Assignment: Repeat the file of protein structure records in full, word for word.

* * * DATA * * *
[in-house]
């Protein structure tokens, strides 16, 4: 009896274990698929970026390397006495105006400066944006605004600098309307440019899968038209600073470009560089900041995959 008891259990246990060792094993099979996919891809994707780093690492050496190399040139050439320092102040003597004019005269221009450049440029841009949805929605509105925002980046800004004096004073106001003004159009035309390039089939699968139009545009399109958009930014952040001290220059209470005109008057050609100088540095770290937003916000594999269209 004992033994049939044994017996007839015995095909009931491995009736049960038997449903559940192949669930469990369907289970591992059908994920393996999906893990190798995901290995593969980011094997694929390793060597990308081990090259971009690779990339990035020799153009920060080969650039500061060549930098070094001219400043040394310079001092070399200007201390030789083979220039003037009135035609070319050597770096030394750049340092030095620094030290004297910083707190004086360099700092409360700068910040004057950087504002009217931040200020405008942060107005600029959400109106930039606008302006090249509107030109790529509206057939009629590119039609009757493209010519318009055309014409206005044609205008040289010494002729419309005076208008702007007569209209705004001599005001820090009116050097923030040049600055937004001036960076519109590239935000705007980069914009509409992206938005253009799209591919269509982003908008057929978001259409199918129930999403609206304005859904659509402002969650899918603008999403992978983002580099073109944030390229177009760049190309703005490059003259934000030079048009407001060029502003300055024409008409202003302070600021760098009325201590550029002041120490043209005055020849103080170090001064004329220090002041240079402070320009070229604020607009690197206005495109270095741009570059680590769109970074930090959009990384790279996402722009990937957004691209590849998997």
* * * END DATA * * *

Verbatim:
[in-house]
């Protein structure tokens, strides 16, 4: 009896274990698929970026390397006495105006400066944006605004600098309307440019899968038209600073470009560089900041995959 008891259990246990060792094993099979996919891809994707780093690492050496190399040139050439320092102040003597004019005269221009450049440029841009949805929605509105925002980046800004004096004073106001003004159009035309390039089939699968139009545009399109958009930014952040001290220059209470005109008057050609100088540095770290937003916000594999269209 004992033994049939044994017996007839015995095909009931491995009736049960038997449903559940192949669930469990369907289970591992059908994920393996999906893990190798995901290995593969980011094997694929390793060597990308081990090259971009690779990339990035020799153009920060080969650039500061060549930098070094001219400043040394310079001092070399200007201390030789083979220039003037009135035609070319050597770096030394750049340092030095620094030290004297910083707190004086360099700092409360700068910040004057950087504002009217931040200020405008942060107005600029959400109106930039606008302006090249509107030109790529509206057939009629590119039609009757493209010519318009055309014409206005044609205008040289010494002729419309005076208008702007007569209209705004001599005001820090009116050097923030040049600055937004001036960076519109590239935000705007980069914009509409992206938005253009799209591919269509982003908008057929978001259409199918129930999403609206304005859904659509402002969650899918603008999403992978983002580099073109944030390229177009760049190309703005490059003259934000030079048009407001060029502003300055024409008409202003302070600021760098009325201590550029002041120490043209005055020849103080170090001064004329220090002041240079402070320009070229604020607009690197206005495109270095741009570059680590769109970074930090959009990384790279996402722009990937957004691209590849998997």